Understanding Alloy Chemistry for Enhanced Environmental Resistance

Project: Research project

Project Details


Materials used in technologies with aggressive chemical environments such as gas turbines, fuel cells, batteries, and solar thermal power plants are being pushed to their operation limits to meet market demands for higher power and efficiency at reduced emissions and operating costs. The continued development of next-generation technologies requires a fundamental understanding of how materials respond to extreme chemical environments, which will enable the design of high performance alloys. This award supports fundamental research to learn how the composition and structure of high performance alloys can be engineered to improve performance in these environments. The ultimate goal is to provide tools for the design of corrosion-resistant materials for aggressive chemical environments found in future sustainable technologies, such as heat transfer fluid for concentrated solar power systems, gas turbines, and molten carbonate fuel cells. The knowledge gained in this project has broad applicability across fields essential for the future of U.S. competitiveness, including electrochemical energy storage (batteries), materials synthesis, and corrosion-resistant coatings. The research will be incorporated into courses at the graduate and undergraduate level, and will enhance K-12 outreach programs directed at broadening participation in STEM.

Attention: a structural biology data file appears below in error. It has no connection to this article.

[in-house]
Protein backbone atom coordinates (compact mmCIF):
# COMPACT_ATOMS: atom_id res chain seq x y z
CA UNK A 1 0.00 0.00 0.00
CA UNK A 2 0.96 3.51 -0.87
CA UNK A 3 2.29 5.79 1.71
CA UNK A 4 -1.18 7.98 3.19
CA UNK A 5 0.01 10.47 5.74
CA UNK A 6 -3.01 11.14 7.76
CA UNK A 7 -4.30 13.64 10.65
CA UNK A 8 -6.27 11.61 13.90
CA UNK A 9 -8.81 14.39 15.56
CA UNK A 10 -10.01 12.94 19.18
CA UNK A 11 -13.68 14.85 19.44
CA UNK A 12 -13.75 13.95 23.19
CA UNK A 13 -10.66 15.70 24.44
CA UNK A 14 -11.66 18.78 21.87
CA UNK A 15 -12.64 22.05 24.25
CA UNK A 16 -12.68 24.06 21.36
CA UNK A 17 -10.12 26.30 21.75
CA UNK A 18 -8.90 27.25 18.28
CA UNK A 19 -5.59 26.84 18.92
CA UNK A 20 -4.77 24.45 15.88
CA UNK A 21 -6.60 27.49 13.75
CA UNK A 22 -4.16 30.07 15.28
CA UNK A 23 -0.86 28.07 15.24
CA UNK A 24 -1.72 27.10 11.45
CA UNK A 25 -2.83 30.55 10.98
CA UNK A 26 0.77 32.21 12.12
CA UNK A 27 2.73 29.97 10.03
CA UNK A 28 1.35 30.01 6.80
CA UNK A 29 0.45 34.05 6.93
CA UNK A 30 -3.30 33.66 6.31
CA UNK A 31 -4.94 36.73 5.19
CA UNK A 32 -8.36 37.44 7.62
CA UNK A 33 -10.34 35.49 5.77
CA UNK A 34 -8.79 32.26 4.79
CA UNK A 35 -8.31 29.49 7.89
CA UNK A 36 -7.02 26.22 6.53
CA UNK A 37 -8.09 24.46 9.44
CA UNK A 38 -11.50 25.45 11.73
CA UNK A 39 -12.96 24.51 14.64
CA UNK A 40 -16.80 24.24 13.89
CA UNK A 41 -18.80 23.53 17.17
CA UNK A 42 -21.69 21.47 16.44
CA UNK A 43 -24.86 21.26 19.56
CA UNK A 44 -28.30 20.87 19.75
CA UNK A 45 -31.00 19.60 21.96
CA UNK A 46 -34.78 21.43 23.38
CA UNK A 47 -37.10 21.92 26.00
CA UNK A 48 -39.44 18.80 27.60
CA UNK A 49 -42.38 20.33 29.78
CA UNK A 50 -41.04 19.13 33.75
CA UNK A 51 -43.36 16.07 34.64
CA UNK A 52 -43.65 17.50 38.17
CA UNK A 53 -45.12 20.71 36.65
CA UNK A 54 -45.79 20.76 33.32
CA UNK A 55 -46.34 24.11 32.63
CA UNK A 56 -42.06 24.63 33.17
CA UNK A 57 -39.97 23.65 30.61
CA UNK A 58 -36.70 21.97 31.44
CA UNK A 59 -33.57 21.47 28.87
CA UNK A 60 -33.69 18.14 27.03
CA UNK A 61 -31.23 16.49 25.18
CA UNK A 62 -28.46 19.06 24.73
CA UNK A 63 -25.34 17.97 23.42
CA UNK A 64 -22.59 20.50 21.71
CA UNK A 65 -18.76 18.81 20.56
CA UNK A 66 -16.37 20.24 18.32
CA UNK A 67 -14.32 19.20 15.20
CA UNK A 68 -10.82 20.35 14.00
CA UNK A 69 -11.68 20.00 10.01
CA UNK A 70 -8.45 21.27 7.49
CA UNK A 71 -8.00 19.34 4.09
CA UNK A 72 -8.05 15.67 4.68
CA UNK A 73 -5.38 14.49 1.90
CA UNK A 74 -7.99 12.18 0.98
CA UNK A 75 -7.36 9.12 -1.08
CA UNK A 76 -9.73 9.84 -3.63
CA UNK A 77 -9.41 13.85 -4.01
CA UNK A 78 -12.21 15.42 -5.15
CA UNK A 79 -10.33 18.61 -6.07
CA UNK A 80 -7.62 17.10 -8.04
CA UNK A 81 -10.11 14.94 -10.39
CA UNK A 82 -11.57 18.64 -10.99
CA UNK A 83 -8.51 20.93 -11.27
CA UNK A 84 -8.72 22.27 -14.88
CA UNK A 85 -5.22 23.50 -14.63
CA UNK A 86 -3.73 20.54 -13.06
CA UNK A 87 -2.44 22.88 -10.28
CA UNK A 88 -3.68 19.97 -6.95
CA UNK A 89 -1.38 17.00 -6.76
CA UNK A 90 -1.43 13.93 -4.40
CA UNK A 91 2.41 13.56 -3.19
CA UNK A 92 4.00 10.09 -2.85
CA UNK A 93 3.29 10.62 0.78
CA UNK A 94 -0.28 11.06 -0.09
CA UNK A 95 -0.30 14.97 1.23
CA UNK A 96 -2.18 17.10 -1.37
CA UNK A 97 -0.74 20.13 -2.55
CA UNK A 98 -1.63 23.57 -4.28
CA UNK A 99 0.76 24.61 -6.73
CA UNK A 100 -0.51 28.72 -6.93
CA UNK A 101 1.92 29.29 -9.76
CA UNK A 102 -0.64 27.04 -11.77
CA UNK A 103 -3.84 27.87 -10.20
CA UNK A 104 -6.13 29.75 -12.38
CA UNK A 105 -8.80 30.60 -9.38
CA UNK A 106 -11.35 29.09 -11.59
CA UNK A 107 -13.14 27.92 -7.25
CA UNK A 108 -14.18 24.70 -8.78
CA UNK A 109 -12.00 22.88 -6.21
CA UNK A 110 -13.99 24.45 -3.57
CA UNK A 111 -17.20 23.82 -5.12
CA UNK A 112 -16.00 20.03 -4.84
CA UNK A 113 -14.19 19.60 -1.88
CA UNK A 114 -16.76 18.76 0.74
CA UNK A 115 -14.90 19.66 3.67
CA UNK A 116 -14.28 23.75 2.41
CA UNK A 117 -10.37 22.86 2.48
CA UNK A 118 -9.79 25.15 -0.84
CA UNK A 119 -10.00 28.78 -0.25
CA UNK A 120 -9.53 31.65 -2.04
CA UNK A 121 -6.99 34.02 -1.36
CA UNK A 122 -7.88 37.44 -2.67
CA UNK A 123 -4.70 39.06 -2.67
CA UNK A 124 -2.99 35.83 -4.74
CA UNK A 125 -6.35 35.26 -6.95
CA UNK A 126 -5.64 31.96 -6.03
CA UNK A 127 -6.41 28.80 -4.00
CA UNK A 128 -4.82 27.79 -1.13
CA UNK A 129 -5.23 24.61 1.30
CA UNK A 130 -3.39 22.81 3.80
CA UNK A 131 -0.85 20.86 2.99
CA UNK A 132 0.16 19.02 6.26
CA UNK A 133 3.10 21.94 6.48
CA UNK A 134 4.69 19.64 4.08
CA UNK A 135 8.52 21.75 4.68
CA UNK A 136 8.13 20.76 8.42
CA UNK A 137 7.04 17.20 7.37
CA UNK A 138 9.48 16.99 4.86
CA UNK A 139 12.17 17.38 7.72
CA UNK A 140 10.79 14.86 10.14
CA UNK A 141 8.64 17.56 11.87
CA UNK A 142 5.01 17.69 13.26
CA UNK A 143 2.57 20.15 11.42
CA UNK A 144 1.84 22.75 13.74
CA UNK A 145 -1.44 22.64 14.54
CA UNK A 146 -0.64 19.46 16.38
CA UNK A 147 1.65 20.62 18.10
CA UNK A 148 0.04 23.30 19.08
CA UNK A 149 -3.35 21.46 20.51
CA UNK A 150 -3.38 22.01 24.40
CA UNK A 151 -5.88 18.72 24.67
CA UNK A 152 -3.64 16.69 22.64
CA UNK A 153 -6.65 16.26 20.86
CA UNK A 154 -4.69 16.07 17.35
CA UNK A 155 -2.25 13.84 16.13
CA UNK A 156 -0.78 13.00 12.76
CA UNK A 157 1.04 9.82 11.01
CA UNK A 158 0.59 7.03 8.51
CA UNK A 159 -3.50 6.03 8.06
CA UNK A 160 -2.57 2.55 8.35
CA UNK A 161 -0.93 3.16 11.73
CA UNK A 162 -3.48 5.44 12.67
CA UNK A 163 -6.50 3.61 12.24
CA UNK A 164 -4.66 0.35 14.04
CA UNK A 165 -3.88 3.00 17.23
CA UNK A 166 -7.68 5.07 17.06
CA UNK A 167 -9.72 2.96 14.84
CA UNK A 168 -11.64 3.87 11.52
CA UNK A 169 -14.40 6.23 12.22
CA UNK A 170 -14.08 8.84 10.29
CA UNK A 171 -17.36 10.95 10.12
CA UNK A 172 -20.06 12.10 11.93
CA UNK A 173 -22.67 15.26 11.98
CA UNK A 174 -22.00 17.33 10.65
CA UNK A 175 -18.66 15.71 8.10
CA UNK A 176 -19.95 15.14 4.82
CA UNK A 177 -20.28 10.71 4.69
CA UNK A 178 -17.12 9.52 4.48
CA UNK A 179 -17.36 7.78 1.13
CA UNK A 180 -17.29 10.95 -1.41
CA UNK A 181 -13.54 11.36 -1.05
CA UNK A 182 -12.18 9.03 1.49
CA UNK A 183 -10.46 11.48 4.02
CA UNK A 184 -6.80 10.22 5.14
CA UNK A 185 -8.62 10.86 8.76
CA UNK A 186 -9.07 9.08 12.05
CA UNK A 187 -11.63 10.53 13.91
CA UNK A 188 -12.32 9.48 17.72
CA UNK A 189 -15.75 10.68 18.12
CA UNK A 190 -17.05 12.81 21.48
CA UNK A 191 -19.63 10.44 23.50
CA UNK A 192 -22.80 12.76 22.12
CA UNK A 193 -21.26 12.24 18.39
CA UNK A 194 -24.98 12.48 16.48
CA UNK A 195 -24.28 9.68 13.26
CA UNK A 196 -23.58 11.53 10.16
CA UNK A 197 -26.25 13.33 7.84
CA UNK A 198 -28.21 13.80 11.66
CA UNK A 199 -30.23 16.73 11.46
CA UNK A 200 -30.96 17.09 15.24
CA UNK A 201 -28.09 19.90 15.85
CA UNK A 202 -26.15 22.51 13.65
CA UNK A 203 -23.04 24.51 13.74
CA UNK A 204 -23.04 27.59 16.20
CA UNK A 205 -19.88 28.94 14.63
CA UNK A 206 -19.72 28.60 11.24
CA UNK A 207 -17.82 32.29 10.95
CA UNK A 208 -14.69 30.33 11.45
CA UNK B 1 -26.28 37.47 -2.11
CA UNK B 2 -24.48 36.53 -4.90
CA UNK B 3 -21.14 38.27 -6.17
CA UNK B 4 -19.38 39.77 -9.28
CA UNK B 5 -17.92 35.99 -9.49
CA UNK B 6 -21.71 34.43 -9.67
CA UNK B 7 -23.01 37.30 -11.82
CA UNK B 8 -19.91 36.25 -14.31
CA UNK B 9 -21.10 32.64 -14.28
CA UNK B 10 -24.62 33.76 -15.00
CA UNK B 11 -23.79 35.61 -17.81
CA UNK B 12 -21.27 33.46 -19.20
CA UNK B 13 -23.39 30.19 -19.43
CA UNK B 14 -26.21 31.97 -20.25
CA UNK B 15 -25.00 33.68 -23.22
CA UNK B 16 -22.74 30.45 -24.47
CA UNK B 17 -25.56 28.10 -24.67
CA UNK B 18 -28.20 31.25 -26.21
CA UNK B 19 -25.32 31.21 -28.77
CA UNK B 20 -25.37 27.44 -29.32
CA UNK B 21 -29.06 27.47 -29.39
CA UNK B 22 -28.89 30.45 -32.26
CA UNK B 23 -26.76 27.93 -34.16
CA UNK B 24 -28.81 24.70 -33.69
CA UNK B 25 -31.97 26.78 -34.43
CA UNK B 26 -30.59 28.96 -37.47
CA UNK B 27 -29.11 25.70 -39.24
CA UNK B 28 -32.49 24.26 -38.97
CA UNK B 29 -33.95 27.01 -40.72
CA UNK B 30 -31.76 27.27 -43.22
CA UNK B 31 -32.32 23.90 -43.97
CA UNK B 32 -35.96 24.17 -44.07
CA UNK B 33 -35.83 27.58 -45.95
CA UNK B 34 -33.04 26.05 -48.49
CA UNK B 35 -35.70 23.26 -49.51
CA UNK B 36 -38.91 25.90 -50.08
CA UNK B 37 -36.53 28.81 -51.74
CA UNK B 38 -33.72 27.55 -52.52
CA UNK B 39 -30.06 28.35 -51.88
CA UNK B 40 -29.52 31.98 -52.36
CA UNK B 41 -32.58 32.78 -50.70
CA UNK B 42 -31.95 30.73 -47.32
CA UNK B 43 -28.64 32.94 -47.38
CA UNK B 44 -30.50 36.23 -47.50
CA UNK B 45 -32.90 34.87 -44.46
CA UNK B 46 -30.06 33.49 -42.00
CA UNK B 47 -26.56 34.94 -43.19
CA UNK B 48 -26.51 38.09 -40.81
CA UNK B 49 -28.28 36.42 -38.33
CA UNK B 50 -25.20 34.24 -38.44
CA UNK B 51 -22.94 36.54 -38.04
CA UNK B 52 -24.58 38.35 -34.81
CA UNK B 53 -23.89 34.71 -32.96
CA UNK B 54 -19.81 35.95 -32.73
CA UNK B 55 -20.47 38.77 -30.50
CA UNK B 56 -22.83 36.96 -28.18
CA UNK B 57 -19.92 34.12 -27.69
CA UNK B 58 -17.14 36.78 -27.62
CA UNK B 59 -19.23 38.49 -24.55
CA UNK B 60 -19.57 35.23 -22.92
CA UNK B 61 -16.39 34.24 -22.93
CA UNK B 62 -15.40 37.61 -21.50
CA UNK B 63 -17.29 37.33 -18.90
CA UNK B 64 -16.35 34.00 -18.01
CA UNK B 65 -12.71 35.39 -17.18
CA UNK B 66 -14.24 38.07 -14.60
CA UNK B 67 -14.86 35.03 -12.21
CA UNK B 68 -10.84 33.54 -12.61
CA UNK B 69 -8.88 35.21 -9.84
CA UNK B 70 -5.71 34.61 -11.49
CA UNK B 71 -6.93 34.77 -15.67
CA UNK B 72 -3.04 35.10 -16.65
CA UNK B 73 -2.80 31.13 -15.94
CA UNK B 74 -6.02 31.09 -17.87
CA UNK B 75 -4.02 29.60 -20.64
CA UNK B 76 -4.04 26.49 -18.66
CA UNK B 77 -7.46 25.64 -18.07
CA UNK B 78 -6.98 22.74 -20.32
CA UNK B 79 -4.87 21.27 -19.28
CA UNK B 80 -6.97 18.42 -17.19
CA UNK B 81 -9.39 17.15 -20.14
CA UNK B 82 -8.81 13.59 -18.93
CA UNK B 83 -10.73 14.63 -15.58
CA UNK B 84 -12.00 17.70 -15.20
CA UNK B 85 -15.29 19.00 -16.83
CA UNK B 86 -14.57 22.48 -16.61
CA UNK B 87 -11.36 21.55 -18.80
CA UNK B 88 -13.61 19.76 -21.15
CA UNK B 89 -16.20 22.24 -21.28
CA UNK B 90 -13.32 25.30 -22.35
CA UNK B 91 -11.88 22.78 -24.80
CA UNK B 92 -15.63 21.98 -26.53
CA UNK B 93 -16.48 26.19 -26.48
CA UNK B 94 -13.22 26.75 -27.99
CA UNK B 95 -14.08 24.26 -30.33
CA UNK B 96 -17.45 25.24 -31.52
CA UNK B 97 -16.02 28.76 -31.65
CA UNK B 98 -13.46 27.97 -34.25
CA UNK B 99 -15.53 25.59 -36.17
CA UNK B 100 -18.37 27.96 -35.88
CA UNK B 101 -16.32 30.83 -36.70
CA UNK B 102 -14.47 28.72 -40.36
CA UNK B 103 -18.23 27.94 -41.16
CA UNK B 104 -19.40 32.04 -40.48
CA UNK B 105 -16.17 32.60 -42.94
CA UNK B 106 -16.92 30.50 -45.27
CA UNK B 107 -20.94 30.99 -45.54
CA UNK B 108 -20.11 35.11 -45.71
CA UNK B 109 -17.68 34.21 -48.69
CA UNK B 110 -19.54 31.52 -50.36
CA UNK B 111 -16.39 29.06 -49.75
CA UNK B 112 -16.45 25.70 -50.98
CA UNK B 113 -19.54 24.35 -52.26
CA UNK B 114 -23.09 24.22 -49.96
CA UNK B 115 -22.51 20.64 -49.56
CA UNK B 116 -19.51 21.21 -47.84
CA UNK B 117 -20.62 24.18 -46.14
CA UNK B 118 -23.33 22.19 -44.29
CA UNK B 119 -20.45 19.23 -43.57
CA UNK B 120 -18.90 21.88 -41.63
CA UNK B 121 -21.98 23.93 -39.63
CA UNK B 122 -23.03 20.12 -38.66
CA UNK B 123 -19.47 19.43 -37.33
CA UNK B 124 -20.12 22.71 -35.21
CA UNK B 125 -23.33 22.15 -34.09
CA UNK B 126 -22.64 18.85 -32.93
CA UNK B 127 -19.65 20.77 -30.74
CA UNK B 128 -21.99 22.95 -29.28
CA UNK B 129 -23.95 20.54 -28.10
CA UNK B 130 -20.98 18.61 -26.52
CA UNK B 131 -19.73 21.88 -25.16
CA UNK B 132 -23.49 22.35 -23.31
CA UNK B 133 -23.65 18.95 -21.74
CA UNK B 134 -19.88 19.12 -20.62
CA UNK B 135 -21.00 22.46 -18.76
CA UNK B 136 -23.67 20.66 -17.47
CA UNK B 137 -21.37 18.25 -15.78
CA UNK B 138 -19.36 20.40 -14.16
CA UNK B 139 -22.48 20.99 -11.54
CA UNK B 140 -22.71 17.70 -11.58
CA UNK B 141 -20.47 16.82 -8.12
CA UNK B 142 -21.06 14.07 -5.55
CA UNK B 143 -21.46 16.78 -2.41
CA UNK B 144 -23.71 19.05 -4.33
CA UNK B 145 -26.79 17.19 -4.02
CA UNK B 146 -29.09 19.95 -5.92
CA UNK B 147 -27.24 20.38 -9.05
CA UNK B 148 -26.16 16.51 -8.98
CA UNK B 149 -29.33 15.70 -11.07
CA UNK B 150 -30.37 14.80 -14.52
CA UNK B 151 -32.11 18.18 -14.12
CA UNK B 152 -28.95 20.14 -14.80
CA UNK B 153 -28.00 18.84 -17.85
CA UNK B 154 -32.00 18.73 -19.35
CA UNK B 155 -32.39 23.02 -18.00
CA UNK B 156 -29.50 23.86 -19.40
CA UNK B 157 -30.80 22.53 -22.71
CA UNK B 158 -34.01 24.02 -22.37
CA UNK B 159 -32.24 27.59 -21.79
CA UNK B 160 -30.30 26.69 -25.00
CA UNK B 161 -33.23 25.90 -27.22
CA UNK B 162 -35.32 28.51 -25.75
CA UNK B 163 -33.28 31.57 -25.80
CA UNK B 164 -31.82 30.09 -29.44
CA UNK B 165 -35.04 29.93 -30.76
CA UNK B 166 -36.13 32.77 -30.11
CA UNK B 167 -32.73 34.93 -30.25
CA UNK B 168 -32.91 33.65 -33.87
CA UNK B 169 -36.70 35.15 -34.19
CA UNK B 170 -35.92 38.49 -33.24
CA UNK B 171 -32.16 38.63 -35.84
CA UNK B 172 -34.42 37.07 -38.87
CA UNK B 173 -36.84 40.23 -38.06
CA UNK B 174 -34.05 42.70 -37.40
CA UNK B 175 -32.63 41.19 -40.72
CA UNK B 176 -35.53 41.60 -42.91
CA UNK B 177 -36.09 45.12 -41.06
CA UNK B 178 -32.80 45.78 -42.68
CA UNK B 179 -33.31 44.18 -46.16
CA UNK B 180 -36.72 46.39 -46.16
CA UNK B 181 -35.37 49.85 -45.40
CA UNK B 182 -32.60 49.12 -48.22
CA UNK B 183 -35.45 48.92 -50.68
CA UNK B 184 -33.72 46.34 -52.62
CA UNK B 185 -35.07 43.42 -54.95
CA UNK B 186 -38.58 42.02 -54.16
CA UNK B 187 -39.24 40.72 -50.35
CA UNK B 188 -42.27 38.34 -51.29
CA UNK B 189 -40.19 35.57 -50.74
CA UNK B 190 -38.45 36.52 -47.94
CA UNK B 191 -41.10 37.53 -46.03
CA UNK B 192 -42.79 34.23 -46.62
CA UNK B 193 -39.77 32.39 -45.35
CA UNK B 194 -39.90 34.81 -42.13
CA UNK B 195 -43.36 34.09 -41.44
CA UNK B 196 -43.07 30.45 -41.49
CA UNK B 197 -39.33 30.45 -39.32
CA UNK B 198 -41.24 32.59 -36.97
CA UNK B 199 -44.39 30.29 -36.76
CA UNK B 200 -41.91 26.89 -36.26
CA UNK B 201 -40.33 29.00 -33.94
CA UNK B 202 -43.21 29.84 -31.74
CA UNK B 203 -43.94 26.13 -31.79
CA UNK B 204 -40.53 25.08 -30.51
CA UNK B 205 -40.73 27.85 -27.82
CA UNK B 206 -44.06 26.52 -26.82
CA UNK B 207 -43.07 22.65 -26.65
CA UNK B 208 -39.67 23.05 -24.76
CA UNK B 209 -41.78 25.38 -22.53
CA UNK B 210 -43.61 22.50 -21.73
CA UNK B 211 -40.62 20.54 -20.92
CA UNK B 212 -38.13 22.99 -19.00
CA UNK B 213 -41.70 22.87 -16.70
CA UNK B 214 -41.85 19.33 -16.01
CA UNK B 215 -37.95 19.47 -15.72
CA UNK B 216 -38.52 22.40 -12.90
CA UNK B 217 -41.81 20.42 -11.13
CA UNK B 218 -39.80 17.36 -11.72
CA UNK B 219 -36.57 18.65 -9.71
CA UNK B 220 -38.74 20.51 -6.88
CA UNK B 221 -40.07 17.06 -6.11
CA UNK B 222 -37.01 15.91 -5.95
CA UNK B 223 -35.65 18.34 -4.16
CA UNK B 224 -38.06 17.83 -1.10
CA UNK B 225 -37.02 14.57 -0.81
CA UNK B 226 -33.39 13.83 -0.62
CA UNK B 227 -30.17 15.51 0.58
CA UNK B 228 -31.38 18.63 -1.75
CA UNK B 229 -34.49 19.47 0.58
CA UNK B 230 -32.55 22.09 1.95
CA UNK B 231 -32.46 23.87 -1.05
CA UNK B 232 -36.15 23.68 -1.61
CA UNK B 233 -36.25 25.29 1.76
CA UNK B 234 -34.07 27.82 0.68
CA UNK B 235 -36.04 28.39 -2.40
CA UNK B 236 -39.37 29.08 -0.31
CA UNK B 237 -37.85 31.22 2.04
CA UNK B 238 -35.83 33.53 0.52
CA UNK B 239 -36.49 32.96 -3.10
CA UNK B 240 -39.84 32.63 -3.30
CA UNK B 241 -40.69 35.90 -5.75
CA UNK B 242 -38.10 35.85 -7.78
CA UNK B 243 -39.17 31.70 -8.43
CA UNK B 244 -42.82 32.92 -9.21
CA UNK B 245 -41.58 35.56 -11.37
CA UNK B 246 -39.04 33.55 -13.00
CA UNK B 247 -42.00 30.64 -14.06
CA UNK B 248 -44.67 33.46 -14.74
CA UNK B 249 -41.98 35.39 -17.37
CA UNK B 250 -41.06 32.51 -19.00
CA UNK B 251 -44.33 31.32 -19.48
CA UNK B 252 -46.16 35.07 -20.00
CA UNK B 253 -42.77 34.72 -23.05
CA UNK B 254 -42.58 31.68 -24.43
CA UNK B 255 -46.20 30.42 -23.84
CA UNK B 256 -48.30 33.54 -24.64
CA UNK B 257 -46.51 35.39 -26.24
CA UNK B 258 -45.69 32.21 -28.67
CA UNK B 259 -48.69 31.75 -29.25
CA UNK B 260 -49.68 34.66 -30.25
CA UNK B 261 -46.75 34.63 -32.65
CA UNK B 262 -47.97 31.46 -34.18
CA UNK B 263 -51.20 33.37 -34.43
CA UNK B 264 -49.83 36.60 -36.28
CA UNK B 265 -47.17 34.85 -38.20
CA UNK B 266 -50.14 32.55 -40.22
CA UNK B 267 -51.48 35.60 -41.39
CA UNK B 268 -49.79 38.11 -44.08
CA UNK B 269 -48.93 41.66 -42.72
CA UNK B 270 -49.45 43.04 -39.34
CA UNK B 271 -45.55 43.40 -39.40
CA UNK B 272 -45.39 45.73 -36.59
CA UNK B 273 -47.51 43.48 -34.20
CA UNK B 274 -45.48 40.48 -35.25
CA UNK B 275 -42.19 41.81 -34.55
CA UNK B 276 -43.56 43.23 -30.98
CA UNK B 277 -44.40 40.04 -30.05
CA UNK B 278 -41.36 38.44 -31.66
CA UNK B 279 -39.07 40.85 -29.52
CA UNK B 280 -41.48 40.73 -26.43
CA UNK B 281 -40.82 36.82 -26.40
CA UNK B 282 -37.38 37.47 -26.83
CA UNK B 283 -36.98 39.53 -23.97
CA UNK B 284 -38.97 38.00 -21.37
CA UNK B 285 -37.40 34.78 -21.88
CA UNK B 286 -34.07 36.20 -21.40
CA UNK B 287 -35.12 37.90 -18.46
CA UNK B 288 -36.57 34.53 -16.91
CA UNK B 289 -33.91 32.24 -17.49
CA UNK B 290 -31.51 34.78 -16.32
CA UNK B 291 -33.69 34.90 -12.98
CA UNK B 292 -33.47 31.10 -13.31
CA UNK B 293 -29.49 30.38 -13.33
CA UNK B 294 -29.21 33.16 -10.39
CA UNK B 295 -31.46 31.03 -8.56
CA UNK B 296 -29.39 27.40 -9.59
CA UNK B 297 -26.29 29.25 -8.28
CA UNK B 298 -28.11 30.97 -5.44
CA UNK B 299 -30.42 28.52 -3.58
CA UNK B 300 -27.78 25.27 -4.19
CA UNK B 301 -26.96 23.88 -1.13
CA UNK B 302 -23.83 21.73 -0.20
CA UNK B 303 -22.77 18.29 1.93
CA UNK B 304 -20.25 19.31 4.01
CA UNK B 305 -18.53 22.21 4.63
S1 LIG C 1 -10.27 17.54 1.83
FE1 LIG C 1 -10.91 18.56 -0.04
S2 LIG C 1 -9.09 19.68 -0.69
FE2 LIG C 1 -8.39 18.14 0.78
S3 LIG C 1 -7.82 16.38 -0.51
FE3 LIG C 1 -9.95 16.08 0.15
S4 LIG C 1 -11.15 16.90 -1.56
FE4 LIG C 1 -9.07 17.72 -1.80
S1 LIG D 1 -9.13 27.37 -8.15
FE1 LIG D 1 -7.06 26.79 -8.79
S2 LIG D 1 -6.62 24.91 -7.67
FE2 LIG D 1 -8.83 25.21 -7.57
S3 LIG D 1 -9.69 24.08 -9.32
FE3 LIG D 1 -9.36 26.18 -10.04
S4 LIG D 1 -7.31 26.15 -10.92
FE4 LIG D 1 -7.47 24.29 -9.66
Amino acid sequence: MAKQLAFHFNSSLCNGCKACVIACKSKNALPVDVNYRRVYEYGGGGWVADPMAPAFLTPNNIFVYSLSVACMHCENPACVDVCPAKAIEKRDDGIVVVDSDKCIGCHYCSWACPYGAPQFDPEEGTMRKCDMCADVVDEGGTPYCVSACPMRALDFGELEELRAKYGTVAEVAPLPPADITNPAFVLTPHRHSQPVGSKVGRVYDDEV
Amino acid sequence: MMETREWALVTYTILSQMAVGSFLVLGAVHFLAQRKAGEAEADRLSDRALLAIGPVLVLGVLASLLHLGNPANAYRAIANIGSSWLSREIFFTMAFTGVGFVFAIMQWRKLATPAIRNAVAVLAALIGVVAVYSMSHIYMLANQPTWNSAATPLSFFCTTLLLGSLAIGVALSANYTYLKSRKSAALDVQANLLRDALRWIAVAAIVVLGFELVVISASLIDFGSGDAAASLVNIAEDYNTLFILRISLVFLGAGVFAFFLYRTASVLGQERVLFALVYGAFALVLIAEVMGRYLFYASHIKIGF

This research centers on understanding the impact of alloying elements in controlling (1) the degradation reactions at interfaces between the alloy and its chemical environment at elevated temperatures (650-950°C), (2) the structure and chemistry of the protective oxide layer, as well as (3) the thermodynamic and mass transport properties of alloys - critical factors in the formation of protective oxide layers. Based on a model Ni-Al system, the research team will determine the thermodynamic, mass transport properties, and interfacial degradation reactions of Ni-based alloys under the systematic control of alloy chemistry (Cr, Pt, and Hf) using electrochemical techniques. The researchers will test the hypothesis that alloying elements (Cr, Pt, and Hf) can enhance environmental resistance of the Ni-Al alloys by facilitating the formation of a protective oxide layer (Al2O3). The work will result in the creation of a database of thermodynamic, mass transport, and interfacial corrosion properties of multi-component alloys, as well as the experimental techniques for their measurement.

Effective start/end date7/1/176/30/22


  • National Science Foundation: $357,412.00


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